Comics are a lot more open about exploring queer stories than they ever have been before. From independent queer-focused creations to even blockbuster pride celebrations from the likes of Marvel and DC, the medium has taken big steps toward bringing more LGBTQ creators and their stories into the spotlight. A new anthology from A Wave Blue World wants to go even further and celebrate queer male love in all sorts of genres — and Gizmodo has a look inside.
Young Men in Love, due out this summer, features 20 romance stories by queer, masculine-identifying and non-binary creatives, focusing on how the love between queer cis and trans men can transcend all sorts of genres. From piratical high-seas smooching to Sailor Moon style superheroics, from tales of near-future technologically enhanced smart-capitalism, to simple tales of young men having meet-cutes over their favourite comics, Young Men in Love is a celebration of queer storytelling in all the weird and wonderful ways queer stories can and should be told.
“For so many queer men, we grew up without any positive representation in media, and were always the punchlines, and the punching bags. Young Men in Love is an important book because it shows young queer kids they’re not alone, and that love is possible for them,” Matt Miner, one of the editors on the anthology — and the writer behind What Do I Get?, featuring art by Ian McGinty and colours by Bradley Clayton — told Gizmodo in a statement provided over email. “With everyone’s massive effort, we’ve all created a book we wish we’d had when we were growing up, and it’s entirely created by writers and artists who are queer men or AMAB non-binary folks who have same-sex attraction. With this book we’re telling stories of men loving men from a place of complete authenticity, which is a uniqueness not always found in a marketplace littered with stories where straight folks are guessing what it’s like to be queer. No guesswork here!”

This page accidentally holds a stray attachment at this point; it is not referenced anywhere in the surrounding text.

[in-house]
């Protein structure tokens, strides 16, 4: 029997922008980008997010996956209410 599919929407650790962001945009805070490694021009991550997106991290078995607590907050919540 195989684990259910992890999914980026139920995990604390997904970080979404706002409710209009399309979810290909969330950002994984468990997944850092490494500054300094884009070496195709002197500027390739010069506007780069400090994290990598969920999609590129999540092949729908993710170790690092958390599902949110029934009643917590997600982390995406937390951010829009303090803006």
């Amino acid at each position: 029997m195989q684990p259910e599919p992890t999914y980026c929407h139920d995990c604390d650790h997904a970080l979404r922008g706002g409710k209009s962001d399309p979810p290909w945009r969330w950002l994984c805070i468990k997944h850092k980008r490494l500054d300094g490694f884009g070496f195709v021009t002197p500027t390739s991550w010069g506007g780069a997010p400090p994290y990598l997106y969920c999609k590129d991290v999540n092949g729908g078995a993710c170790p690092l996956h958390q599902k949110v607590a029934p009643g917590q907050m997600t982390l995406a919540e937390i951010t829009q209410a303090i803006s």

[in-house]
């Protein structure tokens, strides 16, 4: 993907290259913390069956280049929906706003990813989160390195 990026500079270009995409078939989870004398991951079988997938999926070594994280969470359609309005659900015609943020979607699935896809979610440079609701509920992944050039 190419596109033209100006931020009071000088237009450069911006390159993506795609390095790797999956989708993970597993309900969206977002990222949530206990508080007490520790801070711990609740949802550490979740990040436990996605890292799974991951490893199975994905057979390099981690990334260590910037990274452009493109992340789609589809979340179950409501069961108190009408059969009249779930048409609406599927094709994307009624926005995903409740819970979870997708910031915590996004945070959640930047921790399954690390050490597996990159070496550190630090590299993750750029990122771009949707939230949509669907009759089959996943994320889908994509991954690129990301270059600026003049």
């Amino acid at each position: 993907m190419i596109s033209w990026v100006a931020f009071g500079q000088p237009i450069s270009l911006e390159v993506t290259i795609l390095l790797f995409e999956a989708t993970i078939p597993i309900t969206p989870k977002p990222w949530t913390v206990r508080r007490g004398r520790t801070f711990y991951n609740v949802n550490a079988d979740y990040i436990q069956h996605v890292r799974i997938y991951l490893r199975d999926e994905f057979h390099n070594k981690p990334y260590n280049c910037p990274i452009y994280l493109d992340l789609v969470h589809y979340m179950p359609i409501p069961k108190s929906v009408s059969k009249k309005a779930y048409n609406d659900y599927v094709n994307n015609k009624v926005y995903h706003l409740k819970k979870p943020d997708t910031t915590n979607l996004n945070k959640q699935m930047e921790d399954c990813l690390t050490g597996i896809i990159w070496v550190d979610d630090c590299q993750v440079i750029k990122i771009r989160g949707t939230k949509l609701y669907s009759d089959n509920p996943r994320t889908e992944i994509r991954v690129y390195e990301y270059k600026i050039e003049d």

Part of what makes Young Men in Love so fun that its queer storytelling speaks to diversity of what the idea of Romance comics can be, not just telling contemporary tales of the queer male experience but ones that play with all sorts of genres. “We didn’t wish to curtail any of our brilliant creators’ creativity, so we left it up to them if they wanted to stick to slice-of-life or be more genre-bending, as long as it stuck to the core theme of a romance for young men of any identity,” Joe Glass, Miner’s fellow editor on the project and also another writer behind one of its stories, Love Yourself with artist Auguste Kanakis, added. “As a result, we got a diverse range of genres that really spanned the gamut, from slice-of-life to science fiction, to pirate adventures and ghost stories, even to folklore and myth.”
“Ultimately, I think this works in our favour. As a society, we seem to aim our fiction in such a binary fashion, with romance aimed at female audiences and male audiences having more action-oriented. It’s almost like we’re telling our young men — who grow into the adults of our society, of course — that romance is not for them, that they shouldn’t want or seek it,” Glass’s statement concluded. “Young Men in Love, in that respect, is about challenging that by saying that yes, romance is for you too and look how it can be part of anything.”
The full anthology features a host of stories by talent including writers such as Anthony Olivera, Sina Grace, Terry Blass, and Gizmodo alum Charles Pulliam-Moore (maybe you’ve heard of him!), and artists including Nick Robles, Hamish Steele, Daryl Toh, Judy Vigants, and many, many more.
Young Men in Love is set to hit shelves on July 5, 2022. Gizmodo is excited to debut a few samples from some of the stories in the anthology in the following slides — click through to see pieces from Second Star to the Right, by Tate Brombal and Jacoby Salcedo; The Treasure Map to My Heart, by Oliver Gerlach and Daryl Toh; My Personal Super Scout, by Josh Cornillon; Tyrone & Jamal by Greg Anderson Elysée, David Brame, and Vincent Batignole; A Bard’s Beloved, by Jarrett Melendez and Josh Cornillon; and Bright Idea, by Charles Pulliam-Moore, Dennis Yatras, and Daryl Toh.